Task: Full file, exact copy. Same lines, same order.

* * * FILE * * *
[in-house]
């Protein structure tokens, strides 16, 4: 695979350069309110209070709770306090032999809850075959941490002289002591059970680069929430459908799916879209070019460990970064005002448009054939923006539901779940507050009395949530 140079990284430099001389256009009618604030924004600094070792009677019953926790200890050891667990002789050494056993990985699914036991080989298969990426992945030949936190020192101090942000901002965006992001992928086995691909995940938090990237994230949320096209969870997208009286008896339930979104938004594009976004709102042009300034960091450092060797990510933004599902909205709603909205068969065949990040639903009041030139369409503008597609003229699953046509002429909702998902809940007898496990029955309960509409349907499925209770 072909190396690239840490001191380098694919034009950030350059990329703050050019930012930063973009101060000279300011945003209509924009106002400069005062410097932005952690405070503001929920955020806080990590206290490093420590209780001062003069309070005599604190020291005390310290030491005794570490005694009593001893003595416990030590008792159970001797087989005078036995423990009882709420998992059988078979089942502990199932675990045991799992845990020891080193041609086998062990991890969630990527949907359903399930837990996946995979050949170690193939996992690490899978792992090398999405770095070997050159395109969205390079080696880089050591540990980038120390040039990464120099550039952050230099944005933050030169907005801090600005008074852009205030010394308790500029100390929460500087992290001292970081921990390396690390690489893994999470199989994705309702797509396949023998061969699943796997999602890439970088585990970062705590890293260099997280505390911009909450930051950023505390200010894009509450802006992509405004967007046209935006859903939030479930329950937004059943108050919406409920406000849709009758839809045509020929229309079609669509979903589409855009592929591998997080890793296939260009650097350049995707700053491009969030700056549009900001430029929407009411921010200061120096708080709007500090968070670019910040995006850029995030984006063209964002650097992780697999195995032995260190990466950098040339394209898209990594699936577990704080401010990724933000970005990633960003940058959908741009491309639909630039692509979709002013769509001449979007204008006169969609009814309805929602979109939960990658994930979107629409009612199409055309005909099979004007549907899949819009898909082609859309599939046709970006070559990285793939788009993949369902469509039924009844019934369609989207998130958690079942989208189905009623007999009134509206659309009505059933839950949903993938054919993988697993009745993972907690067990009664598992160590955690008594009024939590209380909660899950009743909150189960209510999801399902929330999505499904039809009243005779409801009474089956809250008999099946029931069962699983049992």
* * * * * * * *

[in-house]
């Protein structure tokens, strides 16, 4: 695979350069309110209070709770306090032999809850075959941490002289002591059970680069929430459908799916879209070019460990970064005002448009054939923006539901779940507050009395949530 140079990284430099001389256009009618604030924004600094070792009677019953926790200890050891667990002789050494056993990985699914036991080989298969990426992945030949936190020192101090942000901002965006992001992928086995691909995940938090990237994230949320096209969870997208009286008896339930979104938004594009976004709102042009300034960091450092060797990510933004599902909205709603909205068969065949990040639903009041030139369409503008597609003229699953046509002429909702998902809940007898496990029955309960509409349907499925209770 072909190396690239840490001191380098694919034009950030350059990329703050050019930012930063973009101060000279300011945003209509924009106002400069005062410097932005952690405070503001929920955020806080990590206290490093420590209780001062003069309070005599604190020291005390310290030491005794570490005694009593001893003595416990030590008792159970001797087989005078036995423990009882709420998992059988078979089942502990199932675990045991799992845990020891080193041609086998062990991890969630990527949907359903399930837990996946995979050949170690193939996992690490899978792992090398999405770095070997050159395109969205390079080696880089050591540990980038120390040039990464120099550039952050230099944005933050030169907005801090600005008074852009205030010394308790500029100390929460500087992290001292970081921990390396690390690489893994999470199989994705309702797509396949023998061969699943796997999602890439970088585990970062705590890293260099997280505390911009909450930051950023505390200010894009509450802006992509405004967007046209935006859903939030479930329950937004059943108050919406409920406000849709009758839809045509020929229309079609669509979903589409855009592929591998997080890793296939260009650097350049995707700053491009969030700056549009900001430029929407009411921010200061120096708080709007500090968070670019910040995006850029995030984006063209964002650097992780697999195995032995260190990466950098040339394209898209990594699936577990704080401010990724933000970005990633960003940058959908741009491309639909630039692509979709002013769509001449979007204008006169969609009814309805929602979109939960990658994930979107629409009612199409055309005909099979004007549907899949819009898909082609859309599939046709970006070559990285793939788009993949369902469509039924009844019934369609989207998130958690079942989208189905009623007999009134509206659309009505059933839950949903993938054919993988697993009745993972907690067990009664598992160590955690008594009024939590209380909660899950009743909150189960209510999801399902929330999505499904039809009243005779409801009474089956809250008999099946029931069962699983049992």